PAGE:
Helping your teen adapt from afar can be hard. These tips will help!
Making friends as an international student can be intimidating. Parents are often the first to hear when their child is homesick, lonely, or stressed. It isn’t easy to make new, lasting friendships in a foreign country and parents can feel helpless on the other end of the phone.
Here are some tips for you to share with your child as you support them through this new challenge.
1. Eliminate language barriers
Making friends when there is a language barrier is challenging. International students may be tempted to surround themselves with only those who speak their native language because it’s easy and comfortable.
Talk to your child about the amazing and unique opportunity to meet people from different backgrounds. Remind them that they could miss out on valuable friendships if they base their inner circle on language alone.
Encourage your child to speak the language of their host-country as much as possible. The more they can speak the language, listen to it, read it — and even sing songs they have learned — the better they will communicate.
Language need not be a barrier to creating great relationships and the right friend will help your child master their second language. Students can be creative in the ways they communicate and ask questions, too. They can use pictures, hand signals, or videos to ask questions if they don’t know the word. And they can (and should) share their native language with their new friends, too.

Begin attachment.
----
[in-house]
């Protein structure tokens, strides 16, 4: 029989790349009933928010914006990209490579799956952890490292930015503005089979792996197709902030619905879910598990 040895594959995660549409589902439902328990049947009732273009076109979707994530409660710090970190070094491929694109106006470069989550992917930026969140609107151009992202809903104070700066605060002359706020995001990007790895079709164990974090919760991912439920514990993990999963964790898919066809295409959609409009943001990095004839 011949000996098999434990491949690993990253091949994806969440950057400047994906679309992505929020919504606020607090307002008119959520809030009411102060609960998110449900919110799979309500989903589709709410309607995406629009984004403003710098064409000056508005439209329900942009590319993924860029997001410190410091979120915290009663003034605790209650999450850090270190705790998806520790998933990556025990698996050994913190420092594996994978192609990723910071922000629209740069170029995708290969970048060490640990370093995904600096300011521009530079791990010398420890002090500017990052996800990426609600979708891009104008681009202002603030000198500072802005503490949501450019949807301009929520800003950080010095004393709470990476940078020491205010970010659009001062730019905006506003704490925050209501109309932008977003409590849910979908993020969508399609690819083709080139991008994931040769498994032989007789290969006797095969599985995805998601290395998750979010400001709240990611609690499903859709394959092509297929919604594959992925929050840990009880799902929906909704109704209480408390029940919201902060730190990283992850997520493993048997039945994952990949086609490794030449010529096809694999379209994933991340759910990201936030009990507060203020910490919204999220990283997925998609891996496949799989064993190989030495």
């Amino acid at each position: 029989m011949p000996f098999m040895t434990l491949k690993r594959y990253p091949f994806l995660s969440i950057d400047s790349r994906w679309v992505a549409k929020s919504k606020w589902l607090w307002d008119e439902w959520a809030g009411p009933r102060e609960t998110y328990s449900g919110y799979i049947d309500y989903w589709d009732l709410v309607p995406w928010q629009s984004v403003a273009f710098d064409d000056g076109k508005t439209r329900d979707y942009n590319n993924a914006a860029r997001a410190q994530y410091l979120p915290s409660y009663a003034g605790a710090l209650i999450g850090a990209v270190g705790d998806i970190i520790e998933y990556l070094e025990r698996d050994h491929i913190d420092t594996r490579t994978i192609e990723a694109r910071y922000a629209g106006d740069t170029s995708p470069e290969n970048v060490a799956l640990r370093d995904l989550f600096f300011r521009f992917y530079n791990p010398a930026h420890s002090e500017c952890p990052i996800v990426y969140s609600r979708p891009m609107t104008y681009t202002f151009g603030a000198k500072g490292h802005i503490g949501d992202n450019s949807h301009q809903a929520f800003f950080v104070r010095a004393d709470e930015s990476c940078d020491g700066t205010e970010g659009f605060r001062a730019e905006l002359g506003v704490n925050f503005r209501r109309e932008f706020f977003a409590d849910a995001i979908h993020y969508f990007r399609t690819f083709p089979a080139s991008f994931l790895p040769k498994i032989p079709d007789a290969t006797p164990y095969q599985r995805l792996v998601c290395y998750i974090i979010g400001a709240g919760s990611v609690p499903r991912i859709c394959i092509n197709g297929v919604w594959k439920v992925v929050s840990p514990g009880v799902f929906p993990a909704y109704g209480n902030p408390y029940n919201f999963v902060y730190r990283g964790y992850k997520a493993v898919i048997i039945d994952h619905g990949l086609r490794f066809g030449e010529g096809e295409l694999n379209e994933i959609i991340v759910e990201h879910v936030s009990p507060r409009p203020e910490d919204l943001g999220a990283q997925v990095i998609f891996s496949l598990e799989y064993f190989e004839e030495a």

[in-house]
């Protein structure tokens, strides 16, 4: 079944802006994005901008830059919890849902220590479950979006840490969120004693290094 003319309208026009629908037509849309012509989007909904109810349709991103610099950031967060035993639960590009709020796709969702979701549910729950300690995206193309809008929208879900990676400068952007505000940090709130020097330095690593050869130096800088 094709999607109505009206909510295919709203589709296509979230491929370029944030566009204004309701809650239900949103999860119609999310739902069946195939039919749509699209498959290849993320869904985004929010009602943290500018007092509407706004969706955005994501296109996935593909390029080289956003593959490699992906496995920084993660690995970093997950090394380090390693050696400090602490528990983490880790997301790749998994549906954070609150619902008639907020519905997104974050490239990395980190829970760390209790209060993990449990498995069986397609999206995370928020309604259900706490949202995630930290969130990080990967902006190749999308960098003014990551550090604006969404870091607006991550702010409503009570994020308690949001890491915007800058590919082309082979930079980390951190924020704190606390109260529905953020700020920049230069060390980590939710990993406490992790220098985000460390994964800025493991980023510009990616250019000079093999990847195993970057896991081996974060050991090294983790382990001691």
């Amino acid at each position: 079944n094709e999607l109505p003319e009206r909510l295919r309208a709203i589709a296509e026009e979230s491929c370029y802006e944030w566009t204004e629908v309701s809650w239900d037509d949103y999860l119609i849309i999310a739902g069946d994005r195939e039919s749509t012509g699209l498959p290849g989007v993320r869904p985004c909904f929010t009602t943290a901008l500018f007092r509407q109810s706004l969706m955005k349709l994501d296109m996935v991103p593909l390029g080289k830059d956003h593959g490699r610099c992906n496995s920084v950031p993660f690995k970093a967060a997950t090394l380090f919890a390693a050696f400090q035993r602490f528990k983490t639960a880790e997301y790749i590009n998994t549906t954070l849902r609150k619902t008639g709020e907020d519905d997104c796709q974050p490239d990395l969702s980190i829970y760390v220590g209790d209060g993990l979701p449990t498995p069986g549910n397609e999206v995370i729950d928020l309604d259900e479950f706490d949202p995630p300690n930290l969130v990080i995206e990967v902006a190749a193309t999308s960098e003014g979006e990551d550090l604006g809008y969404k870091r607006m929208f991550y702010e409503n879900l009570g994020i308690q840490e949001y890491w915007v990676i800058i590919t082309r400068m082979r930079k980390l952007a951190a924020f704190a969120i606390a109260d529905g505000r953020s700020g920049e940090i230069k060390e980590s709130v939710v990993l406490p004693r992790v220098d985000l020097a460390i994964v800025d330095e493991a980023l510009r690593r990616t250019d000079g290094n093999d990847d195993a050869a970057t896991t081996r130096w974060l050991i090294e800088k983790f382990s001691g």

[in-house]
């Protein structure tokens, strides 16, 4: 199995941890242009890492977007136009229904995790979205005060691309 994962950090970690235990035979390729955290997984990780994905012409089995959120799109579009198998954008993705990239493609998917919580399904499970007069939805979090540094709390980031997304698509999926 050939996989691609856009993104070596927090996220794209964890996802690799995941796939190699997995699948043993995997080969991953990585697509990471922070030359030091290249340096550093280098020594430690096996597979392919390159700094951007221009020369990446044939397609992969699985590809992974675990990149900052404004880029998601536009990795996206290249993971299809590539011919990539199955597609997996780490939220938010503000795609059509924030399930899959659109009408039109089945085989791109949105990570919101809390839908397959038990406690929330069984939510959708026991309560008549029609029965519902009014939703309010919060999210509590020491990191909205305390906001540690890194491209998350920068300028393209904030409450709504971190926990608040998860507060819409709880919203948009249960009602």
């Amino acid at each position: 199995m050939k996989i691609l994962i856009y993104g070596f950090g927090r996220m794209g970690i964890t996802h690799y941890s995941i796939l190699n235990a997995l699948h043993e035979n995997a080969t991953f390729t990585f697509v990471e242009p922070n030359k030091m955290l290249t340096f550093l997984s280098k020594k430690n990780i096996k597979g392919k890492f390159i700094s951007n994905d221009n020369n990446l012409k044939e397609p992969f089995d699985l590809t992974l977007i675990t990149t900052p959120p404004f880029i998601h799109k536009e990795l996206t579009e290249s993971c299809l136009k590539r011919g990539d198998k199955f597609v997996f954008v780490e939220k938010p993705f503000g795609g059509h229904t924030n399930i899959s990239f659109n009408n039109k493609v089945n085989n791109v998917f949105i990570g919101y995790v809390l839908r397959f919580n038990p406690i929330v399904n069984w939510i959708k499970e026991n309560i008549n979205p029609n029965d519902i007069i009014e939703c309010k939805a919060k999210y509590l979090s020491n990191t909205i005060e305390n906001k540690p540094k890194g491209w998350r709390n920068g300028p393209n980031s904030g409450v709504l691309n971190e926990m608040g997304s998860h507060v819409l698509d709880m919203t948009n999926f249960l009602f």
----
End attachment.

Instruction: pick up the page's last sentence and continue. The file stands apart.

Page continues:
2. Be vulnerable
International students will need to get comfortable with being vulnerable to make the best relationships. You can help them do this by nurturing their confidence and self-love. Remind them what makes them a great friend, student, and person and help them understand that fear will only hold them back. Encourage your child to take risks by embracing the foreign culture and learning as much as they can about it.
Suggest they start a conversation with one new person each day. Students can prepare a list of introductory questions (such as do you have any pets; where were you born; how many siblings do you have) and use it to spark conversations with new people. Challenge them to ask their teachers about their own educational backgrounds and experiences, too. It can be scary to put yourself out there, but it’s all part of the international student experience.
3. Add humor
Humor is a powerful tool. Not only can it kill fear and negative self-talk, but it can and does bring people together. Laughter is not dependent on language or culture so encourage your child to grab their phone and watch some funny videos with their new friends. If someone mentions a language mishap to your child, encourage your child to take it lightly and laugh it off together. It’s bound to happen, and in every failure, there is a lesson.
4. Remember (almost) everything is temporary
Your child’s time studying abroad will come to an end sooner than you both think. Fear, discomfort, and anxiety are temporary; eventually they dissipate and fade into the past. Your child may be filled with many overwhelming emotions as they try to forge new, meaningful friendships, but it’s certainly worth the discomfort and risk — the one thing from their time abroad that just may last a lifetime is a great friendship.
When your child is studying in a foreign country, their health and safety are priorities. Let ISM’s International Scholar Protection give you peace of mind knowing your child has access to high-quality health care, no matter where they are in the U.S.
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